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Aspirin cuts heart attacks, not deaths or strokes


5 Star



Aspirin cuts heart attacks, not deaths or strokes

Our Review Summary

This story demonstrates a careful and contextual analysis of the evidence, making clear what the study did show and what it didn’t.


Why This Matters

The trials aren’t long enough to show downstream effects on mortality, which is, unfortunately, a problem with most primary prevention trials. The real question here (which is not answered but is discussed) is what is the balance of benefits and harms.


Does the story adequately discuss the costs of the intervention?


We’ll accept the brief mention – at the very end of the story about aspiring being “cheap” and “cost effective for men over 45.”  We all know it’s cheap.  But it doesn’t hurt to include a few words about cost and cost-effectiveness.

Does the story adequately quantify the benefits of the treatment/test/product/procedure?


Appropriate context.  With a meta-analysis it is not statistically appropriate to pool absolute risk reductions, so the way the story treated the evidence is as good as can be done (showing the relative risk reduction and an “anchor” in terms of absolute risk. Excerpt:

“The researchers found a 19-percent reduction in non-fatal heart attacks among participants who took aspirin compared to those who did not.

They don’t mention how many people actually suffered such a heart attack, but an earlier analysis of six of the trials showed that out of every 1,000 people, 18 individuals taking aspirin had heart attacks every year, compared to 23 individuals taking placebo pills.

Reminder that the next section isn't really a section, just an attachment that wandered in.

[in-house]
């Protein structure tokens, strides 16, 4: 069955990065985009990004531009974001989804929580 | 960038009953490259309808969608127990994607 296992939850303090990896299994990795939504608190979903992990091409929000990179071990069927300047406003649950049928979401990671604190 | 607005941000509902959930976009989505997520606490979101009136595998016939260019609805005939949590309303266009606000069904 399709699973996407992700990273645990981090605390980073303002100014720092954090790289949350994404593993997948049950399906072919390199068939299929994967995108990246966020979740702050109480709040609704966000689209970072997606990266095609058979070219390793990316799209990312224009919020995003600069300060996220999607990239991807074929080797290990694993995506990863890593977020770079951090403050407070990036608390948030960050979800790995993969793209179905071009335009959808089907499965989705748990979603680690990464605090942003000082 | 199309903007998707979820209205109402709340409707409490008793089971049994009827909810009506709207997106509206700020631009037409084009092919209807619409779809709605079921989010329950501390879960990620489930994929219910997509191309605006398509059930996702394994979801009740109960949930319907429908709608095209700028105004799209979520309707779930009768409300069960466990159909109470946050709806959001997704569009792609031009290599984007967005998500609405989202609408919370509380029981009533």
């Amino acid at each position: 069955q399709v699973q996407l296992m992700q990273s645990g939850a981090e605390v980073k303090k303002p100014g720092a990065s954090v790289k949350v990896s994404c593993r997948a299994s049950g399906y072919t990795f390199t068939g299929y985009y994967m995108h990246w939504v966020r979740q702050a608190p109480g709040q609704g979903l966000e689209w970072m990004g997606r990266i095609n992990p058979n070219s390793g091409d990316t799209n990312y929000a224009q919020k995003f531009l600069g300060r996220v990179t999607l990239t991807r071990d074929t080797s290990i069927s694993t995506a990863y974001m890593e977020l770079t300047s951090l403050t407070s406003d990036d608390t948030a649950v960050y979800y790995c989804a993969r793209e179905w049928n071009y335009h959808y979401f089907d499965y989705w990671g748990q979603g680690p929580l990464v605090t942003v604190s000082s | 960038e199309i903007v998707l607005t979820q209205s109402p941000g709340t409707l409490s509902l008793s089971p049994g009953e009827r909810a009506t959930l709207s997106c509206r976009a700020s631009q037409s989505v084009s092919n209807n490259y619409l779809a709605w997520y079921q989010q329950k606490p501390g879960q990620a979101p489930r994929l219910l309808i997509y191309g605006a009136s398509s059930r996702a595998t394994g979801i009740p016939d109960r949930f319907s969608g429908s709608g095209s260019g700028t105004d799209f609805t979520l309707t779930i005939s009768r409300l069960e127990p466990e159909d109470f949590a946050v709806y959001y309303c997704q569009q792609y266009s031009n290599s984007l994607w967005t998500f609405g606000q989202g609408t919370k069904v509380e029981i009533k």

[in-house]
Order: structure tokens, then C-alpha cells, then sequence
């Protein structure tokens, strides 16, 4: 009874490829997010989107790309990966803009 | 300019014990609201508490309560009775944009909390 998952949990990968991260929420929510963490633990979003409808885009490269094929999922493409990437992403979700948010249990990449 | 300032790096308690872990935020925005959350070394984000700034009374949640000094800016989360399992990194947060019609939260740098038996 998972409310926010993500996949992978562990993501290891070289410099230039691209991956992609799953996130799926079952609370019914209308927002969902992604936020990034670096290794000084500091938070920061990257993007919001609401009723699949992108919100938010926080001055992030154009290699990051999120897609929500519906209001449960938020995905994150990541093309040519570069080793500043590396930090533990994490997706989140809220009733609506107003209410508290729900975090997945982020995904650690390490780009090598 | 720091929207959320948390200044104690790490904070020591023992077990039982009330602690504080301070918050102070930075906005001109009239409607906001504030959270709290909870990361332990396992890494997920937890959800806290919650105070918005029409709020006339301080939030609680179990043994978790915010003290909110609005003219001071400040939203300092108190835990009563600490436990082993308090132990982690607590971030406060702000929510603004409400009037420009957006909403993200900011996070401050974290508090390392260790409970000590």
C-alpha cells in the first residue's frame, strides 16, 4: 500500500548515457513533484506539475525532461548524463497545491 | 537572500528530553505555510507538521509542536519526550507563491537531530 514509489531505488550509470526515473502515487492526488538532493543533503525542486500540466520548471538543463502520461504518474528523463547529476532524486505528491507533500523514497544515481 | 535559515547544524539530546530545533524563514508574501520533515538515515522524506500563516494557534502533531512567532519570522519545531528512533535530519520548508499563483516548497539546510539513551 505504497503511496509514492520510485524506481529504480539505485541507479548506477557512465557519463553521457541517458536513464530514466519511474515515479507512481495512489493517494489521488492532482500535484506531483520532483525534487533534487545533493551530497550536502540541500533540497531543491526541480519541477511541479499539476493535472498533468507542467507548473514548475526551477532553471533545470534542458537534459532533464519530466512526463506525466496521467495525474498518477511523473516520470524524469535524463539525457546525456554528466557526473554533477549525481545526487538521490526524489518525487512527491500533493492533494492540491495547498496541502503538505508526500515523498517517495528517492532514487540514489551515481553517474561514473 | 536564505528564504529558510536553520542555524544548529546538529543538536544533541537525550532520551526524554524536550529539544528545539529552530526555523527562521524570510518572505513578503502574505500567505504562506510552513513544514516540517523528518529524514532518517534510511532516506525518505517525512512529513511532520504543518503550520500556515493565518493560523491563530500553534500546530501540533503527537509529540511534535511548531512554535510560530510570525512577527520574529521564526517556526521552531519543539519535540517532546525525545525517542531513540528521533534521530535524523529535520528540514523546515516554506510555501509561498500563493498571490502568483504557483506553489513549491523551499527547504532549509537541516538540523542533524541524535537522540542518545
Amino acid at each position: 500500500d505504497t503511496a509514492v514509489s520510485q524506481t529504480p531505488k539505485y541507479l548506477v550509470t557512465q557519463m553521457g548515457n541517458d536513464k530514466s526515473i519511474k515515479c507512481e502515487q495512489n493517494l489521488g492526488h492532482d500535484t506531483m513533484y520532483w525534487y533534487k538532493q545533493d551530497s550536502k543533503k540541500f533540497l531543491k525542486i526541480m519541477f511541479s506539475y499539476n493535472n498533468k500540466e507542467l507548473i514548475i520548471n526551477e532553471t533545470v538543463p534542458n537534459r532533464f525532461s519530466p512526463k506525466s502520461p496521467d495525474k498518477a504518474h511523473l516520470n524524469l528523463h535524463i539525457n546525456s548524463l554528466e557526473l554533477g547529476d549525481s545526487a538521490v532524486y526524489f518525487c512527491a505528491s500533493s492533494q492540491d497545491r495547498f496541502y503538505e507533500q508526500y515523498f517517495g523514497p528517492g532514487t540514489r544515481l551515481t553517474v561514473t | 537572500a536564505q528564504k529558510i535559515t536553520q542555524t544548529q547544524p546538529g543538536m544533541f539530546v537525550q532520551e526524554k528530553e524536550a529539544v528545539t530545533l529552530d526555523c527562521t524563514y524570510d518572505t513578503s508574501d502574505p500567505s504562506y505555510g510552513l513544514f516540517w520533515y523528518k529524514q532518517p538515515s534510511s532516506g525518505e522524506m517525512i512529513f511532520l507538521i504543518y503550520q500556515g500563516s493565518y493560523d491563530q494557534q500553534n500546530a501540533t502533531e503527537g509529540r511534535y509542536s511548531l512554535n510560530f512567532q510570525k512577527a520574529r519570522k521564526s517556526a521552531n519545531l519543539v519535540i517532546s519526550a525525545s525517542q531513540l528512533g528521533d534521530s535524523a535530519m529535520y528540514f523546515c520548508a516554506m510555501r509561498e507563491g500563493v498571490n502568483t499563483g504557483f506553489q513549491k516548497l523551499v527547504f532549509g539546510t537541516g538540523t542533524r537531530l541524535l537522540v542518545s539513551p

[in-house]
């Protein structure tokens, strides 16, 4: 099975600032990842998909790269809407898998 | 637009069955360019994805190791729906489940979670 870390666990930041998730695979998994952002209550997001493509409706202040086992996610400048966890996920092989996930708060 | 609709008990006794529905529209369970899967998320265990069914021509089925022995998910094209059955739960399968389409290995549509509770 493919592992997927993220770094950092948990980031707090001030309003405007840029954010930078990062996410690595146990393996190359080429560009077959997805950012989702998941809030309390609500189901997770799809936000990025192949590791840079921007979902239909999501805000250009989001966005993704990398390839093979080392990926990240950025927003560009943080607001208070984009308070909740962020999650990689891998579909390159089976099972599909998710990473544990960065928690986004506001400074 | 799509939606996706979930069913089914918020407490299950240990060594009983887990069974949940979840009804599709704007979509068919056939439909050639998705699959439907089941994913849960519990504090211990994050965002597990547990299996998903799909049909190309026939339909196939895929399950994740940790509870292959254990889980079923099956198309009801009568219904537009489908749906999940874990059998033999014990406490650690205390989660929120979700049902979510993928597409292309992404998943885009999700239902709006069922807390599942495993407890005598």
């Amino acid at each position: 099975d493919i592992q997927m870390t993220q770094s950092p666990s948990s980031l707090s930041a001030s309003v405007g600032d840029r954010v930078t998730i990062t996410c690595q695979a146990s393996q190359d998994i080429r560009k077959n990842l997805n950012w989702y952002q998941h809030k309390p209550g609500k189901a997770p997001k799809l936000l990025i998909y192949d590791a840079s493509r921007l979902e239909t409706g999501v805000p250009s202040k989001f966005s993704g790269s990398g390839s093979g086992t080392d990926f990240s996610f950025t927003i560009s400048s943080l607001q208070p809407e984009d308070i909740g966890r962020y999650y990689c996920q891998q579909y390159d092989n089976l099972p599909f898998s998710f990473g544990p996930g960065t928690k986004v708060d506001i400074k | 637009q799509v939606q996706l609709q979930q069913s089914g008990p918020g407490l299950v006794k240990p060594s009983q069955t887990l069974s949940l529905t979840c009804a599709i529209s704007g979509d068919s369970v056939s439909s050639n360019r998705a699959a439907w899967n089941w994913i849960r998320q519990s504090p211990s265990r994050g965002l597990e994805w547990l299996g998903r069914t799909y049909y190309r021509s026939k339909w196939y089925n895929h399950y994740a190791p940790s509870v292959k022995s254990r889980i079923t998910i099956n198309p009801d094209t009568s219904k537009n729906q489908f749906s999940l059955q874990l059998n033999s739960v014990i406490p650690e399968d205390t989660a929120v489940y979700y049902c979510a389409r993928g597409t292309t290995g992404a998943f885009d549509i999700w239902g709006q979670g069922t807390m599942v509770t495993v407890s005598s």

On the other hand, that analysis also found aspirin increased the rate of bleeding from 0.7 to 1 per 1,000 people per year, making the authors conclude the drug was of “uncertain net value.”

Does the story adequately explain/quantify the harms of the intervention?


The story stated “aspirin increased the rate of bleeding from 0.7 to 1 per 1,000 people per year, making the authors conclude the drug was of “uncertain net value.”

Does the story seem to grasp the quality of the evidence?


Excellent analysis of the evidence.

Does the story commit disease-mongering?


No disease mongering in this story.

Does the story use independent sources and identify conflicts of interest?


Two independent experts were quoted. And the story noted that the research was funded by Bayer.

Does the story compare the new approach with existing alternatives?


Embedded in the analysis was at least a nod to other approaches.  For example, the story stated:

“There is not universal agreement on what is high risk,” he told Reuters Health. “In my mind, if you have diabetes or multiple risk factors for heart disease — such as smoking or obesity — it is reasonable to take aspirin.” In addition, working to eliminate those risk factors by other means will not only slash the risk of heart disease, but also a host of other health problems.”

Does the story establish the availability of the treatment/test/product/procedure?

Not Applicable

Not applicable.  The availability of aspirin is not in question.

Does the story establish the true novelty of the approach?


The story explained that “The new work…pooled the results of the nine trials that have tested the drug in the prevention of heart disease so far, including three that weren’t part of the 2009 USPSTF review.”

Does the story appear to rely solely or largely on a news release?


It’s clear that the story did not rely solely on a news release.

Total Score: 9 of 9 Satisfactory


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